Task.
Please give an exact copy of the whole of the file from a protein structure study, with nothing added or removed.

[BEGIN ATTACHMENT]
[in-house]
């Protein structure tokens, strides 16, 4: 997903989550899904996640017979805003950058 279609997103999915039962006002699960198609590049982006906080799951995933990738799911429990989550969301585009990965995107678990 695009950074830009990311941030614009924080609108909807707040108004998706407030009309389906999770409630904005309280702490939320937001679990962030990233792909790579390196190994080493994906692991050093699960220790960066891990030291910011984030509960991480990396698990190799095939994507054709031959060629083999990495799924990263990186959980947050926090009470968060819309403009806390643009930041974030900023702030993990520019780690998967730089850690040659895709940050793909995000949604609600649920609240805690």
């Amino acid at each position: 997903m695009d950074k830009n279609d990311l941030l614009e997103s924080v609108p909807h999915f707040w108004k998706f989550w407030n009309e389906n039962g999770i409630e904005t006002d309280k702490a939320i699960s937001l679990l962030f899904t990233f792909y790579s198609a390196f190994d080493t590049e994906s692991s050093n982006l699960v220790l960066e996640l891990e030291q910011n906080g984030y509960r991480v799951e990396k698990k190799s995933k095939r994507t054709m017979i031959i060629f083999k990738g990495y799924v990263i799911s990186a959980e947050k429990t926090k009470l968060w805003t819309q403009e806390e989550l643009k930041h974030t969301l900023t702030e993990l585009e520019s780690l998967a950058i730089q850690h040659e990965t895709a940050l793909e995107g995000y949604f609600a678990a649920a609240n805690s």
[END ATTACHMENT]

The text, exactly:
[in-house]
């Protein structure tokens, strides 16, 4: 997903989550899904996640017979805003950058 279609997103999915039962006002699960198609590049982006906080799951995933990738799911429990989550969301585009990965995107678990 695009950074830009990311941030614009924080609108909807707040108004998706407030009309389906999770409630904005309280702490939320937001679990962030990233792909790579390196190994080493994906692991050093699960220790960066891990030291910011984030509960991480990396698990190799095939994507054709031959060629083999990495799924990263990186959980947050926090009470968060819309403009806390643009930041974030900023702030993990520019780690998967730089850690040659895709940050793909995000949604609600649920609240805690």
């Amino acid at each position: 997903m695009d950074k830009n279609d990311l941030l614009e997103s924080v609108p909807h999915f707040w108004k998706f989550w407030n009309e389906n039962g999770i409630e904005t006002d309280k702490a939320i699960s937001l679990l962030f899904t990233f792909y790579s198609a390196f190994d080493t590049e994906s692991s050093n982006l699960v220790l960066e996640l891990e030291q910011n906080g984030y509960r991480v799951e990396k698990k190799s995933k095939r994507t054709m017979i031959i060629f083999k990738g990495y799924v990263i799911s990186a959980e947050k429990t926090k009470l968060w805003t819309q403009e806390e989550l643009k930041h974030t969301l900023t702030e993990l585009e520019s780690l998967a950058i730089q850690h040659e990965t895709a940050l793909e995107g995000y949604f609600a678990a649920a609240n805690s």